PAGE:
07 October 2022
The central bank peloton
Weaker US macroeconomic data may begin to slow the pace of Federal Reserve (Fed) rate hikes, potentially providing a chance for other central banks to catch-up.
Any cyclist will know that it’s hard work to break away from the peloton. The sheer effort required to go it alone and open a gap between yourself and other cyclists is often short lived as the peloton sucks you back in. The same is true with the central banks and hiking cycles. It has been six months since the Fed took off and began to tighten monetary policy. However, there are now signs that the US economy is beginning to tire, as job openings fell sharply in August and household personal savings rates have slumped to their lowest levels in nearly 17 years. It is still early days, but eventually the headwind of higher interest rates may force the Fed to slow the pace of monetary policy tightening, which could provide an opportunity for other central banks to close the gap. Both the eurozone and the UK have been slower to tightening monetary policy compared to the US however, double-digit inflation prints, fuelled further by sharp declines in their currencies, is likely to prompt a meaningful response from the European Central Bank (ECB) and Bank of England (BoE) in the coming months. In addition to rate hikes, the ECB is also discussing the possibility of shrinking the size of its bond holdings – currently €5 trillion – in early 2023, a move which would further close the gap on the Fed.
One of the most pronounced macro developments has been the sharp appreciation in the US dollar over the last year due to the energy independence of the US. A moderation in the energy crisis could see a more stable dollar and begin to attract capital flows back into other regions. One asset class that may benefit from stability in the dollar is emerging market (EM) debt. A stronger dollar can be a headache for EM economies, which typically have a proportion of their sovereign debt denominated in dollars as well as a need to import goods and commodities, which are also typically priced in dollars. While a more stable dollar should help support EM fundamentals, the valuations in the asset class, particularly in EM local debt, look relatively attractive. Many EM central banks have been on the front foot in tackling higher inflation and regional sovereign bond markets are offering up attractive yields, particularly in Latin America and parts of Asia.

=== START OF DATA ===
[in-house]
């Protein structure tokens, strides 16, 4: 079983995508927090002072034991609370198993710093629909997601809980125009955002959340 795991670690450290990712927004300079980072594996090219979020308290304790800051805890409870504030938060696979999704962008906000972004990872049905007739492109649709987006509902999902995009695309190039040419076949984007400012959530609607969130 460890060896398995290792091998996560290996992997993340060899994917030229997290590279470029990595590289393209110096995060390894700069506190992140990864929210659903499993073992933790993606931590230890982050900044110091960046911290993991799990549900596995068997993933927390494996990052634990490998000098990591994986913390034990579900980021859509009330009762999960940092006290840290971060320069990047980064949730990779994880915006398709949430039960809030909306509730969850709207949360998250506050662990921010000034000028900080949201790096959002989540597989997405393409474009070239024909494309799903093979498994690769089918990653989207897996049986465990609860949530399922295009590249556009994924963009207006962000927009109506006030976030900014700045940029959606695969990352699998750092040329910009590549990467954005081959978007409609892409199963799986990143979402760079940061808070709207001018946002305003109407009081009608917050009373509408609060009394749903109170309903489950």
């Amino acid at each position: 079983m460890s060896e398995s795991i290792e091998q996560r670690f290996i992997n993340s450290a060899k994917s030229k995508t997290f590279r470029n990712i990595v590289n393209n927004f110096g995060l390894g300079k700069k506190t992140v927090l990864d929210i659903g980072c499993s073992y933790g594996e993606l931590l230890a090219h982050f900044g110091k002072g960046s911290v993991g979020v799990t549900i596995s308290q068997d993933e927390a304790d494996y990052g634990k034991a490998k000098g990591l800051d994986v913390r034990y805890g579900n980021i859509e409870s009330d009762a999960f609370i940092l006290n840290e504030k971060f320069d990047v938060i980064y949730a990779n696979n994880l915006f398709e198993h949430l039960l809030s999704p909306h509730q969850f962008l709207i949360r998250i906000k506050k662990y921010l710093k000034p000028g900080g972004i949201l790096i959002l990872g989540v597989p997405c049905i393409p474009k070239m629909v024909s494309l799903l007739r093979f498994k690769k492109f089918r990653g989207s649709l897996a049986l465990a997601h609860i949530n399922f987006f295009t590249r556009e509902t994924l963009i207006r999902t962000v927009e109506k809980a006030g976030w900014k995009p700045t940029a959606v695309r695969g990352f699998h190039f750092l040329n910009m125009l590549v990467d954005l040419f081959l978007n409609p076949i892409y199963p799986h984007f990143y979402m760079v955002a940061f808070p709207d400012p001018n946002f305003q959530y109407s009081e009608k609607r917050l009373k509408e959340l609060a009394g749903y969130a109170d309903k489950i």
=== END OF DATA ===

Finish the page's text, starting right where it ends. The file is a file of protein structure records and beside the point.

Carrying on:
The monetary policy gap is beginning to close as the ECB and BoE catch up
Ongoing fears regarding Europe’s energy crisis and relatively high interest rates in the US has fuelled significant inflows into US dollar denominated assets, as investors have sought the safety of the greenback. While the gap between the Fed and other central banks may close gradually in the coming months, policymakers are not yet ready to pause their pursuit of lower inflation. Overall, global monetary policy will continue to tighten which likely explains why investors have continued to be wary of jumping into bond markets and why the duration of bond portfolios remain underweight versus history.
What does this mean for fixed income investors?
With inflation still well above target, central banks are going to continue to tighten monetary policy however, there are signs that the Fed’s aggressive rate hiking cycle is taking a toll on the economy. Going forward, the monetary policy gap between the Fed and other central banks might begin to close as the ECB and BoE play catch-up and the Fed slows its ascent. Investors should therefore be mindful that we could be approaching a stable platform to explore options in emerging market debt where improving fundamentals and relatively attractive valuations are on offer.
About the Bond Bulletin
Each week J.P. Morgan Asset Management's Global Fixed Income, Currency and Commodities group reviews key issues for bond investors through the lens of its common Fundamental, Quantitative Valuation and Technical (FQT) research framework.
Our common research language based on Fundamental, Quantitative Valuation and Technical analysis provides a framework for comparing research across fixed income sectors and allows for the global integration of investment ideas.
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are primarily supply and demand dynamics (issuance and flows), as well as investor positioning and momentum